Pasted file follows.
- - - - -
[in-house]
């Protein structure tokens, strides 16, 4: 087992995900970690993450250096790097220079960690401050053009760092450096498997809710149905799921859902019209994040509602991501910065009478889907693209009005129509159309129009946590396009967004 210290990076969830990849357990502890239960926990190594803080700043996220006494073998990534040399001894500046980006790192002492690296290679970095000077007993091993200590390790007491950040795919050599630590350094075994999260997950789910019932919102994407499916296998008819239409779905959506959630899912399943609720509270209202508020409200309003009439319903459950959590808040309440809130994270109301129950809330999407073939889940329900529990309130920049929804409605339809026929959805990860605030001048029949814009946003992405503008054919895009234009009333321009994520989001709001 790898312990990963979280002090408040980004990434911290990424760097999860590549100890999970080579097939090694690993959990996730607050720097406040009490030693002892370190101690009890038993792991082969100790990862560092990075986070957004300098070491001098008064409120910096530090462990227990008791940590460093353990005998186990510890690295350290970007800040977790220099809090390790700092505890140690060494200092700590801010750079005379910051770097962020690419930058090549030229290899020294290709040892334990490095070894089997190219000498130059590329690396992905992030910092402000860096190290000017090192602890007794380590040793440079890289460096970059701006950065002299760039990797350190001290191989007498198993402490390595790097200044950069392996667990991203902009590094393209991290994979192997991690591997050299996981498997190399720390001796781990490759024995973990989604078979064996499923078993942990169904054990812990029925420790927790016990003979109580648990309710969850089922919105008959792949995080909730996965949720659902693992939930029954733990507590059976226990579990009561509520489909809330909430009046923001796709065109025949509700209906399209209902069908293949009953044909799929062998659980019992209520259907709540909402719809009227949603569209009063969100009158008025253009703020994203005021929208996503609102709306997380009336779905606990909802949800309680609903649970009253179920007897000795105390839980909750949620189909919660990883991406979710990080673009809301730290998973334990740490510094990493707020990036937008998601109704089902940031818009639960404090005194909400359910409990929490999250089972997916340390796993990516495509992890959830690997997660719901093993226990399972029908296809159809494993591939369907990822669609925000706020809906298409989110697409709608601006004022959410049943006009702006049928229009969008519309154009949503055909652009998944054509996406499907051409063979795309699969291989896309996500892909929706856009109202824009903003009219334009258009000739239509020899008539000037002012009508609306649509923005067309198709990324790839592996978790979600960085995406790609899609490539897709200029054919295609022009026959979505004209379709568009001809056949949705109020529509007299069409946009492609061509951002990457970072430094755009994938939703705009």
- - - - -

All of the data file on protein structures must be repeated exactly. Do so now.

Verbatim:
[in-house]
């Protein structure tokens, strides 16, 4: 087992995900970690993450250096790097220079960690401050053009760092450096498997809710149905799921859902019209994040509602991501910065009478889907693209009005129509159309129009946590396009967004 210290990076969830990849357990502890239960926990190594803080700043996220006494073998990534040399001894500046980006790192002492690296290679970095000077007993091993200590390790007491950040795919050599630590350094075994999260997950789910019932919102994407499916296998008819239409779905959506959630899912399943609720509270209202508020409200309003009439319903459950959590808040309440809130994270109301129950809330999407073939889940329900529990309130920049929804409605339809026929959805990860605030001048029949814009946003992405503008054919895009234009009333321009994520989001709001 790898312990990963979280002090408040980004990434911290990424760097999860590549100890999970080579097939090694690993959990996730607050720097406040009490030693002892370190101690009890038993792991082969100790990862560092990075986070957004300098070491001098008064409120910096530090462990227990008791940590460093353990005998186990510890690295350290970007800040977790220099809090390790700092505890140690060494200092700590801010750079005379910051770097962020690419930058090549030229290899020294290709040892334990490095070894089997190219000498130059590329690396992905992030910092402000860096190290000017090192602890007794380590040793440079890289460096970059701006950065002299760039990797350190001290191989007498198993402490390595790097200044950069392996667990991203902009590094393209991290994979192997991690591997050299996981498997190399720390001796781990490759024995973990989604078979064996499923078993942990169904054990812990029925420790927790016990003979109580648990309710969850089922919105008959792949995080909730996965949720659902693992939930029954733990507590059976226990579990009561509520489909809330909430009046923001796709065109025949509700209906399209209902069908293949009953044909799929062998659980019992209520259907709540909402719809009227949603569209009063969100009158008025253009703020994203005021929208996503609102709306997380009336779905606990909802949800309680609903649970009253179920007897000795105390839980909750949620189909919660990883991406979710990080673009809301730290998973334990740490510094990493707020990036937008998601109704089902940031818009639960404090005194909400359910409990929490999250089972997916340390796993990516495509992890959830690997997660719901093993226990399972029908296809159809494993591939369907990822669609925000706020809906298409989110697409709608601006004022959410049943006009702006049928229009969008519309154009949503055909652009998944054509996406499907051409063979795309699969291989896309996500892909929706856009109202824009903003009219334009258009000739239509020899008539000037002012009508609306649509923005067309198709990324790839592996978790979600960085995406790609899609490539897709200029054919295609022009026959979505004209379709568009001809056949949705109020529509007299069409946009492609061509951002990457970072430094755009994938939703705009």